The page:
Anyway, the first reference in writing that we have to Advent is from the 4th Century, precisely the year 380. It was in former times a time of penance. Now, this was a long time ago and these penances were gradually diminished by the Church until there were hardly anything left of specified penances. Meaning the Church says you must do this penance, you must give up meat, you must give up whatever on these days of fast or whatever. Those kinds of penances specified by the Church diminished long ago. So it wasn’t something that happened right before Vatican II or anything like that. And if you are a real fervent traditional Catholic, you’ll start doing all kinds of penances now. That isn’t even the thinking of the Church. There is now, though, a general spirit in which the season should be lived, and I’ll get that in a second.

 

As well, this period of penance we call Advent, used to begin on the feast of St. Martin, which remember — this is the confusing thing. There are two feasts of St. Martin one day after the other, and one of St. Martin of Tours, and the other is the Pope St. Martin. They’re talking about Pope St. Martin, which is the day after St. Martin of Tours. And it went on at first until the Feast of the Epiphany, January 6, and then later they changed that to ending on December 25. Now, one thing just to be practical here is that remember that we are Christians. Keep in mind that first of all you are a Christian. Christianity shouldn’t be viewed on as a Sunday activity for yourself or the family. You are a Christian. It’s not what you do, it’s what you are.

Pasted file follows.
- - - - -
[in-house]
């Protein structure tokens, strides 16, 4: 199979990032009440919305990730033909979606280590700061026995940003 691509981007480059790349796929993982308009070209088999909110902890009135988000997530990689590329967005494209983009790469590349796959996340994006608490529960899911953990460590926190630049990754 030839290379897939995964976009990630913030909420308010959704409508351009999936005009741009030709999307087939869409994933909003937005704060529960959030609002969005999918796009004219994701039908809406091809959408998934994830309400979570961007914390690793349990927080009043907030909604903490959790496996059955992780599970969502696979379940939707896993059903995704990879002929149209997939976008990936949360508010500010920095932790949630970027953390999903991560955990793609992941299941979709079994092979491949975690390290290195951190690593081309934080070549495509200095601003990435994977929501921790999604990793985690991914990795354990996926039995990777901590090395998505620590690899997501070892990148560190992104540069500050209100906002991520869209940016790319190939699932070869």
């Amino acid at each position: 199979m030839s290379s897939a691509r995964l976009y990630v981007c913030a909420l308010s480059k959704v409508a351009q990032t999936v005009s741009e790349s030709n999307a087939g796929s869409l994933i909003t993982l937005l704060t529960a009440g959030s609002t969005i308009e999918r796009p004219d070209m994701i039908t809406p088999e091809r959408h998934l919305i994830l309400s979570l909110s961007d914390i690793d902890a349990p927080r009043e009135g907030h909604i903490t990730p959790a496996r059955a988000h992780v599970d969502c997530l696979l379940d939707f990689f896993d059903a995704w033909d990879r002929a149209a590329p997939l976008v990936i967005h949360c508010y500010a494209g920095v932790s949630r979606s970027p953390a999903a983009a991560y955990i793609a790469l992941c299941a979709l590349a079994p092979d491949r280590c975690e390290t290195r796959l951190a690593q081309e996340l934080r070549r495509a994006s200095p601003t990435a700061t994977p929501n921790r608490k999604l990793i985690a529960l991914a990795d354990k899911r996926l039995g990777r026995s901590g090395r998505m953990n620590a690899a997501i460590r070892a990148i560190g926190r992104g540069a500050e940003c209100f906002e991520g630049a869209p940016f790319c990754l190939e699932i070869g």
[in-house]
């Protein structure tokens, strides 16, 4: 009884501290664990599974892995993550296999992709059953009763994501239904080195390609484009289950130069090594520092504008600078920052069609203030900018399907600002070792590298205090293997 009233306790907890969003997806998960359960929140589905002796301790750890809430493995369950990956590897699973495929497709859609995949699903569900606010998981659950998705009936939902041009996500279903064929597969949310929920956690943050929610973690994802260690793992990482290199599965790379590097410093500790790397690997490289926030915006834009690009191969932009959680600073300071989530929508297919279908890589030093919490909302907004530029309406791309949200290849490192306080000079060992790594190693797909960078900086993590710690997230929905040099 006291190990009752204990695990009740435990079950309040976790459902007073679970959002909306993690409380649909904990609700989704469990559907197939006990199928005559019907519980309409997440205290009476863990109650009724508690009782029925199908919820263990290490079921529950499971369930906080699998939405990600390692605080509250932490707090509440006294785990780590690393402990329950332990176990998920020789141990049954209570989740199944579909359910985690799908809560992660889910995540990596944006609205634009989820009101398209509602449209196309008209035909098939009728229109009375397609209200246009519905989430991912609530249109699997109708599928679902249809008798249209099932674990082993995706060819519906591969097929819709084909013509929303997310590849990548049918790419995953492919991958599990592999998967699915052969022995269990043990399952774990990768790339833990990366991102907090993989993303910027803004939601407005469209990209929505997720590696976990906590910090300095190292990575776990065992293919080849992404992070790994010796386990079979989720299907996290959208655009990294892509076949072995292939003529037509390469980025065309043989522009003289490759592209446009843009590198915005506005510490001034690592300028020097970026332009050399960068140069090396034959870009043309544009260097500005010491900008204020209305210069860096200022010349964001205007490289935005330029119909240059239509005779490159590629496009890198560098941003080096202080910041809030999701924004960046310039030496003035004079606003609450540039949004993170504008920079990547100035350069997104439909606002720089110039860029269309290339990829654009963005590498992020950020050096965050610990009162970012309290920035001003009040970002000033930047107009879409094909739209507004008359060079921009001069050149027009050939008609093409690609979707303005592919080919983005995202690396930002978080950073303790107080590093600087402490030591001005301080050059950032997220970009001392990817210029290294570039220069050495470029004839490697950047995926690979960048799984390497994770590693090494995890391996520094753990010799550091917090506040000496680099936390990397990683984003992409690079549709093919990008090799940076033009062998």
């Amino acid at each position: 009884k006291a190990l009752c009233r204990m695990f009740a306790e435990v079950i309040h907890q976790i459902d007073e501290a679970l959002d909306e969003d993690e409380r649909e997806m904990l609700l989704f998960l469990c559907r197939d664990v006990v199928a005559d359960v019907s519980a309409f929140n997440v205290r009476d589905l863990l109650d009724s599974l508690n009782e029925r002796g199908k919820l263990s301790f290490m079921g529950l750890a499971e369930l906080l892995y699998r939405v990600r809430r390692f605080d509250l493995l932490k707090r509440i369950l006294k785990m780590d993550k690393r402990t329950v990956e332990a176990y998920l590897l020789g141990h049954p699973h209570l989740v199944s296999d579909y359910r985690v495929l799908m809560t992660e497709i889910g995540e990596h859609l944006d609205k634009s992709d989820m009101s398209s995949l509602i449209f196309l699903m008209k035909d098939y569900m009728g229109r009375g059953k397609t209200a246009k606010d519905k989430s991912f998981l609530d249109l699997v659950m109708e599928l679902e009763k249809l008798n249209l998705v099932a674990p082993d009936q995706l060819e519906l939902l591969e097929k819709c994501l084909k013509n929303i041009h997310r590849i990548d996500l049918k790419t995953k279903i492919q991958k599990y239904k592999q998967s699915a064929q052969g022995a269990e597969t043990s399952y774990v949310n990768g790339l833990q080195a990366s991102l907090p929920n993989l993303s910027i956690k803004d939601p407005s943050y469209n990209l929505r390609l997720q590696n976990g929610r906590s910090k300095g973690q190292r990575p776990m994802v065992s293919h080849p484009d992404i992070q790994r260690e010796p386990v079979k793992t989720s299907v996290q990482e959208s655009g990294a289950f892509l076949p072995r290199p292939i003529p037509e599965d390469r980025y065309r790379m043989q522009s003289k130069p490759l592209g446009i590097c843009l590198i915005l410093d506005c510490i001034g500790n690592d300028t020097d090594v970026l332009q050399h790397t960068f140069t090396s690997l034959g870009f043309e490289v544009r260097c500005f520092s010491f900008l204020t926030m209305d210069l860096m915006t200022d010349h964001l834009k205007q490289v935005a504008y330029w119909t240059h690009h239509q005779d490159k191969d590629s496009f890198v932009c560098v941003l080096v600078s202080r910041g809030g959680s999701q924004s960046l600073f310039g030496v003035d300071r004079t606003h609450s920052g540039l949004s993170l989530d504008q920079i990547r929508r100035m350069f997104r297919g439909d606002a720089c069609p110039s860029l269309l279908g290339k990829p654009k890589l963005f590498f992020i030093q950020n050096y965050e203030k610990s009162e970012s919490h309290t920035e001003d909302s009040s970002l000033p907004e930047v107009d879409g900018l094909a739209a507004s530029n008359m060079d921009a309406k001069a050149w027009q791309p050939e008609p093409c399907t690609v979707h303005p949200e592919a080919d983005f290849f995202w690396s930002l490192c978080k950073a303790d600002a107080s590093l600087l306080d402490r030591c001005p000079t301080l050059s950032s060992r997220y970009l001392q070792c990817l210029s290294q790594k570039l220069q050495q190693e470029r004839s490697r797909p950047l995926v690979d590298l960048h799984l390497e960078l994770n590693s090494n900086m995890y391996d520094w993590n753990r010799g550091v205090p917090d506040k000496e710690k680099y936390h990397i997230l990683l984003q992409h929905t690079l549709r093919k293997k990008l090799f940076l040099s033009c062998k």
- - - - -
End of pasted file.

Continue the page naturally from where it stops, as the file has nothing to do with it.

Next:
By the way, those people, and we’ve all had our fill of them, that ask you, Are you a Christian or are you a Catholic?. My first suggestion would be a taser and pepper spray (Msgr. laughing). But, I think outside of Mississippi, that’s illegal. So, you know what I would do is remind them that we are the Christians. For 1500 plus years, when any writing mentions Christians, when St. Paul mentions Christians, when anybody mentions Christians, it’s the Roman Catholic Church they are talking about, that the Protestants have usurped the title. And, in fact, they really have no right to the title. Imagine, you can’t call yourself a Christian just because you say you are. Well, I’m a Christian. Well, you know, I will say, then, that I am a doctor. But if I decide to write Patrick Perez, M.D., and I’ll throw in Ph.D., too, something like that, on a piece of cardboard and I’ll put it up on the confessional just so you will know who you are dealing with, it doesn’t make me a doctor. And I would probably give you fatal medical advice (Msgr. laughing), so that wouldn’t work either. But the point is, you are not a Christian because you say you are. And these people who ask, Are you Catholic or Christian?, they have suddenly, if you haven’t noticed, adopted the title Christian, and now they don’t even want to use Protestant. Oh, we’re not Protestants, we’re Christian. Well, unless you do what Christ said it is you are supposed to do, which is all seven sacraments, or as many of the seven sacraments as you personally can get, and obey the laws of the Church, then you can’t truly have any claim to that title.